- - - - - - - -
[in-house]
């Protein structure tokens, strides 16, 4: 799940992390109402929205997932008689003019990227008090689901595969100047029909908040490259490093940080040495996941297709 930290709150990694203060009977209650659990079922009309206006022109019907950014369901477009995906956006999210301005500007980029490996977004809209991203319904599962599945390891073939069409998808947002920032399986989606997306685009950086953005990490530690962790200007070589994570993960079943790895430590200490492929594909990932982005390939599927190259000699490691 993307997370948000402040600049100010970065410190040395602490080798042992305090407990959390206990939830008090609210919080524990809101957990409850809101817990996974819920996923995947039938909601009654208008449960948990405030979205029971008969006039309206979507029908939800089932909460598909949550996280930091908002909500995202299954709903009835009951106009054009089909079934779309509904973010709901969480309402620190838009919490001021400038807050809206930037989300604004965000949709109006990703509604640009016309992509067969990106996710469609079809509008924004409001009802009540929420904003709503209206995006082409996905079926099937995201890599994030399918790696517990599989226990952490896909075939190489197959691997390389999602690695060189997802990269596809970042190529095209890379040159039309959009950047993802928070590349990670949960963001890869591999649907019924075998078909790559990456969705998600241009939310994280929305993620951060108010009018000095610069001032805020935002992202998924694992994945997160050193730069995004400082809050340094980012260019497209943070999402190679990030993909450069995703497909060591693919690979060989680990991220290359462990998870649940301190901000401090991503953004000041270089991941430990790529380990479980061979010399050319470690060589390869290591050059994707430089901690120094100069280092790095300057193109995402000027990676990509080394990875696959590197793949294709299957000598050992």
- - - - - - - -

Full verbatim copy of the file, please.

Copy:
[in-house]
């Protein structure tokens, strides 16, 4: 799940992390109402929205997932008689003019990227008090689901595969100047029909908040490259490093940080040495996941297709 930290709150990694203060009977209650659990079922009309206006022109019907950014369901477009995906956006999210301005500007980029490996977004809209991203319904599962599945390891073939069409998808947002920032399986989606997306685009950086953005990490530690962790200007070589994570993960079943790895430590200490492929594909990932982005390939599927190259000699490691 993307997370948000402040600049100010970065410190040395602490080798042992305090407990959390206990939830008090609210919080524990809101957990409850809101817990996974819920996923995947039938909601009654208008449960948990405030979205029971008969006039309206979507029908939800089932909460598909949550996280930091908002909500995202299954709903009835009951106009054009089909079934779309509904973010709901969480309402620190838009919490001021400038807050809206930037989300604004965000949709109006990703509604640009016309992509067969990106996710469609079809509008924004409001009802009540929420904003709503209206995006082409996905079926099937995201890599994030399918790696517990599989226990952490896909075939190489197959691997390389999602690695060189997802990269596809970042190529095209890379040159039309959009950047993802928070590349990670949960963001890869591999649907019924075998078909790559990456969705998600241009939310994280929305993620951060108010009018000095610069001032805020935002992202998924694992994945997160050193730069995004400082809050340094980012260019497209943070999402190679990030993909450069995703497909060591693919690979060989680990991220290359462990998870649940301190901000401090991503953004000041270089991941430990790529380990479980061979010399050319470690060589390869290591050059994707430089901690120094100069280092790095300057193109995402000027990676990509080394990875696959590197793949294709299957000598050992």